Is trust-based journalism the future of media? Jay Rosen thinks so.

The role of media in modern democracy is a time-honored debate: philosopher John Dewey (left) argued for a bottom-up approach, columnist Walter Lippmann believed only top-down would be effective.

Is Trust-Based Journalism The Future? Jay Rosen Thinks So.

April 5, 2017

Jay Rosen announced last week that he would be taking a role with The Correspondent, the American version of a Dutch news project that its founders hope to launch next year. Rosen, a New York University journalism professor and one of our most perceptive media observers, explained in an essay for the Nieman Journalism Lab that he was intrigued because The Correspondent has been “optimized for trust.” Among other things, the site will be free of advertising, and reporters will be required to engage in an ongoing conversation with their readers.

For anyone who has followed Rosen’s career, The Correspondent is the logical next step in pursuing ideas that he’s been espousing for a quarter of a century. Rosen was among the first wave to embrace “public journalism” (also known as “civic journalism”), a 1990s-era movement that sought to involve the public in determining how a news organization covered the news.

Here’s how public journalism might work. A newspaper could engage in a conversation with the public through polling, focus groups, and open meetings to determine what issues they cared about in an upcoming election, and then build its reporting around those concerns rather than on the horse race. Or it might use some of those same techniques to identify which subjects it should concentrate on during the coming year.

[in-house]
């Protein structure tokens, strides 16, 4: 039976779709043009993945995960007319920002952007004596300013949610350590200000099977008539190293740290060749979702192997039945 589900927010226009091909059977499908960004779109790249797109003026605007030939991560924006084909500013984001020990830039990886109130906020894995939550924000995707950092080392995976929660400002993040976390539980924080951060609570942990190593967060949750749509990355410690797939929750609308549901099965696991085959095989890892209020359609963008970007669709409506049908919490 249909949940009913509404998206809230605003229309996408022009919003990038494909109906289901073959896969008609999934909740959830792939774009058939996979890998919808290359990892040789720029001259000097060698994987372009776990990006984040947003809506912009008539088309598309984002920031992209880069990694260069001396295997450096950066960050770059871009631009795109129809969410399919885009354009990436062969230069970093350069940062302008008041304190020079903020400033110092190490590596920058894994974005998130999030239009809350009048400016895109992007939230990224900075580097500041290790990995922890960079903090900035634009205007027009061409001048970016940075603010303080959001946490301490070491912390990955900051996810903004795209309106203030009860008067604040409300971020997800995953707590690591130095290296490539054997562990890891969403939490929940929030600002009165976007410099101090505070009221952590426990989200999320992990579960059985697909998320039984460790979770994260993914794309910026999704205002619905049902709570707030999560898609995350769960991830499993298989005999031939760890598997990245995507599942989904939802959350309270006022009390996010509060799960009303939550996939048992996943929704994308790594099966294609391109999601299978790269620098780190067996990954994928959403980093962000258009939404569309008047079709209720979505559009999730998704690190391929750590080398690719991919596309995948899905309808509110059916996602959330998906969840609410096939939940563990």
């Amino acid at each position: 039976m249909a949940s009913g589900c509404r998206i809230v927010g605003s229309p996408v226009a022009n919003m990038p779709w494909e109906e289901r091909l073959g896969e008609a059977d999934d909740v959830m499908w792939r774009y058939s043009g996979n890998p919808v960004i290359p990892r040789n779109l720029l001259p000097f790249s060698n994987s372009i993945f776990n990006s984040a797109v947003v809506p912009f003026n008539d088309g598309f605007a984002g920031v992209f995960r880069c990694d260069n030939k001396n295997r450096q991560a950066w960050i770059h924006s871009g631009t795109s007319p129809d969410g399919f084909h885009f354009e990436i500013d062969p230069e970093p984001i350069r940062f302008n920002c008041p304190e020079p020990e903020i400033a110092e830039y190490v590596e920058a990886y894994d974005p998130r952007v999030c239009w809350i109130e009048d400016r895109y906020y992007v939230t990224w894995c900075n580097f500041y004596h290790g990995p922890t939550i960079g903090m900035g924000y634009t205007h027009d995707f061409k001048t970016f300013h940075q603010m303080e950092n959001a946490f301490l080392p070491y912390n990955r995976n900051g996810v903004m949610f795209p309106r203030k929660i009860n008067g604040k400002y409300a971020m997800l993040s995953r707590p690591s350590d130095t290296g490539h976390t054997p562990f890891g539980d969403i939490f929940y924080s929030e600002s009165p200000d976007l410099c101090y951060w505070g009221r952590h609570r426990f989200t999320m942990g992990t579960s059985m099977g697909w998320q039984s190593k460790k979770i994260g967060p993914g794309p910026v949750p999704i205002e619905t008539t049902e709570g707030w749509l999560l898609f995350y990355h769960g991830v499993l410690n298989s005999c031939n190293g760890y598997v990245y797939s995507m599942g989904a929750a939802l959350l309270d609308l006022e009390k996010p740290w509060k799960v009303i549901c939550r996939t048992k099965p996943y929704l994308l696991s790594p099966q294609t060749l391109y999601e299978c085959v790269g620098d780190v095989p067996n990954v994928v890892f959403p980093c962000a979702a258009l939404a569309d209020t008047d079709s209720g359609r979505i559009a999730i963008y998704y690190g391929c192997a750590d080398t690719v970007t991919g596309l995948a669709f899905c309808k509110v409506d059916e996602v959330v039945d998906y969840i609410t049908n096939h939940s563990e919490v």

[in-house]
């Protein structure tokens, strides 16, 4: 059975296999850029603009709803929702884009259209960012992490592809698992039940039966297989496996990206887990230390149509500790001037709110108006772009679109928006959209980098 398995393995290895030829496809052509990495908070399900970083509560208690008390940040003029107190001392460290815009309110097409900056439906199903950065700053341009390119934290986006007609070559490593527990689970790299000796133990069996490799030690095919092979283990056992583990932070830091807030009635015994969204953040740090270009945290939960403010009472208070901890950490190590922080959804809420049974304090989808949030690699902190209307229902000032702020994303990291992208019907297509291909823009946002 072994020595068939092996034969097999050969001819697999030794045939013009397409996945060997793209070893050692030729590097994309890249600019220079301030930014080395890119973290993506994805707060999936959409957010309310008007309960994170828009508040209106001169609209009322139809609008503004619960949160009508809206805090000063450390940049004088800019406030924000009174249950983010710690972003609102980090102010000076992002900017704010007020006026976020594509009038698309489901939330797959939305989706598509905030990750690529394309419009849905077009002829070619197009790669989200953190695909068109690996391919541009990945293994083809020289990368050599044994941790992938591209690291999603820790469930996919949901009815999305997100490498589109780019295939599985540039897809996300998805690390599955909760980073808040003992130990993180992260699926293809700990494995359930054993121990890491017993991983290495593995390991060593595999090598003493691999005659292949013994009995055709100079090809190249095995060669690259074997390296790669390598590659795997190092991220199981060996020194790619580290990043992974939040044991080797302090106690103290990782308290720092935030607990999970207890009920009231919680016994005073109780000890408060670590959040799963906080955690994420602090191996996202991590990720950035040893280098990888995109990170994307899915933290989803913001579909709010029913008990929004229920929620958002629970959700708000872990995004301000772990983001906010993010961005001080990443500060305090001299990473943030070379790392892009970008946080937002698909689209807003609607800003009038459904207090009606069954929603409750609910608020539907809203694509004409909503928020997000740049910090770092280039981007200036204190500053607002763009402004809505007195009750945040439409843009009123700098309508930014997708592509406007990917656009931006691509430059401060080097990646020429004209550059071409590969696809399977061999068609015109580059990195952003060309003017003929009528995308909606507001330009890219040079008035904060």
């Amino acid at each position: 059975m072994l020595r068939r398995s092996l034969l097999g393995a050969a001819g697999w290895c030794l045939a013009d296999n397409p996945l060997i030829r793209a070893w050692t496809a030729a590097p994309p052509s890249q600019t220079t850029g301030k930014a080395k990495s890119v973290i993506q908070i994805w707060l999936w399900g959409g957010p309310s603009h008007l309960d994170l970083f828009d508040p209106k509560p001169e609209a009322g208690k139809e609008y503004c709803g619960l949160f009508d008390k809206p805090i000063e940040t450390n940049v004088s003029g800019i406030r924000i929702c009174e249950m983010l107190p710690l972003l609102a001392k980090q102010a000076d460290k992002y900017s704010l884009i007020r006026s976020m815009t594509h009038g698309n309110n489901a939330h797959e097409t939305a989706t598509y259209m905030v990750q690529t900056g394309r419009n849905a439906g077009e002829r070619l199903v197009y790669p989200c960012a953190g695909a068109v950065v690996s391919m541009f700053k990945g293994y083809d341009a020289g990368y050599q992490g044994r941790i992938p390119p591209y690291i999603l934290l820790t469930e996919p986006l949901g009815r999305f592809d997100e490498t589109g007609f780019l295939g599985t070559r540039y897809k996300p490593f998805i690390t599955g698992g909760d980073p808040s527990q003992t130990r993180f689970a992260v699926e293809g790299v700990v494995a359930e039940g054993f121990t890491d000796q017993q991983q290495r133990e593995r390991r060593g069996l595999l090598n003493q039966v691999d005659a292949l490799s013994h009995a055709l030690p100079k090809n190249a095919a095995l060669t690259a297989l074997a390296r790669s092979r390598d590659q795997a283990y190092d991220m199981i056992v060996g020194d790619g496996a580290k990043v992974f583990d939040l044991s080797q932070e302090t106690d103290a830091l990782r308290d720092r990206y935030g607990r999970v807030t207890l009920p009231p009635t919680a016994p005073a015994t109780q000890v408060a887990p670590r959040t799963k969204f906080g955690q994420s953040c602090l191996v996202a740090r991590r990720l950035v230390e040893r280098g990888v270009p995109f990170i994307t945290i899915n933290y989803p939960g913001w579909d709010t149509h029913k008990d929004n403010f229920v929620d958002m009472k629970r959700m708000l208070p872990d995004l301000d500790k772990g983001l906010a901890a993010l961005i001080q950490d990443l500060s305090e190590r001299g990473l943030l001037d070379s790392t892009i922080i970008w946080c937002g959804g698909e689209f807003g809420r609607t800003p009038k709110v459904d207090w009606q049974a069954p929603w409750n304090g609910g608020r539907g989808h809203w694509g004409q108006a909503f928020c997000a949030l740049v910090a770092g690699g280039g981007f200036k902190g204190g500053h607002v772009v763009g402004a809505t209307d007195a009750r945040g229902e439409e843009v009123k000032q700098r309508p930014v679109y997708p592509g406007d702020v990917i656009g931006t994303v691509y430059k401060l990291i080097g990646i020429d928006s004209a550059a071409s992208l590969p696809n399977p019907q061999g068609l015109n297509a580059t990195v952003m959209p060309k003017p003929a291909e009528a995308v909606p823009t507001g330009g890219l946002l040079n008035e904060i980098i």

For reasons that were never entirely clear to me, public journalism proved to be controversial, with a number of prominent journalists arguing that its practitioners were making news rather than simply reporting it — as if listening to the public were just another form of media bias.

In any event, public journalism faded away for a few years, only to be reborn as citizen journalism once the internet enabled ordinary people to become media-makers. Since then, Rosen has tried to harness digital technology in order to bring together professional and amateur journalists — as with Assignment Zero, a project he founded in 2007 to tap what we used to call the “wisdom of the crowd.” (Among those involved in Assignment Zero was my Northeastern colleague Jeff Howe, who coined the term “crowdsourcing” and wrote a book by that name.)

Several years ago I interviewed Rosen for my 2013 book “The Wired City” about how journalists in the digital age can involve the public in their work. Looking back, his comments seem almost like a manifesto for what he hopes to accomplish with The Correspondent:

What we today call “engagement” was a central feature of many civic-journalism experiments, but in a way we were working with very crude tools then. It was a capital-intensive production process — difficult for users to climb into the position of being producers, huge transaction costs for involving readers (like organizing a meeting). It’s almost like we were trying to do civic engagement with heavy machinery instead of the infinitely lighter and cheaper tools we have now.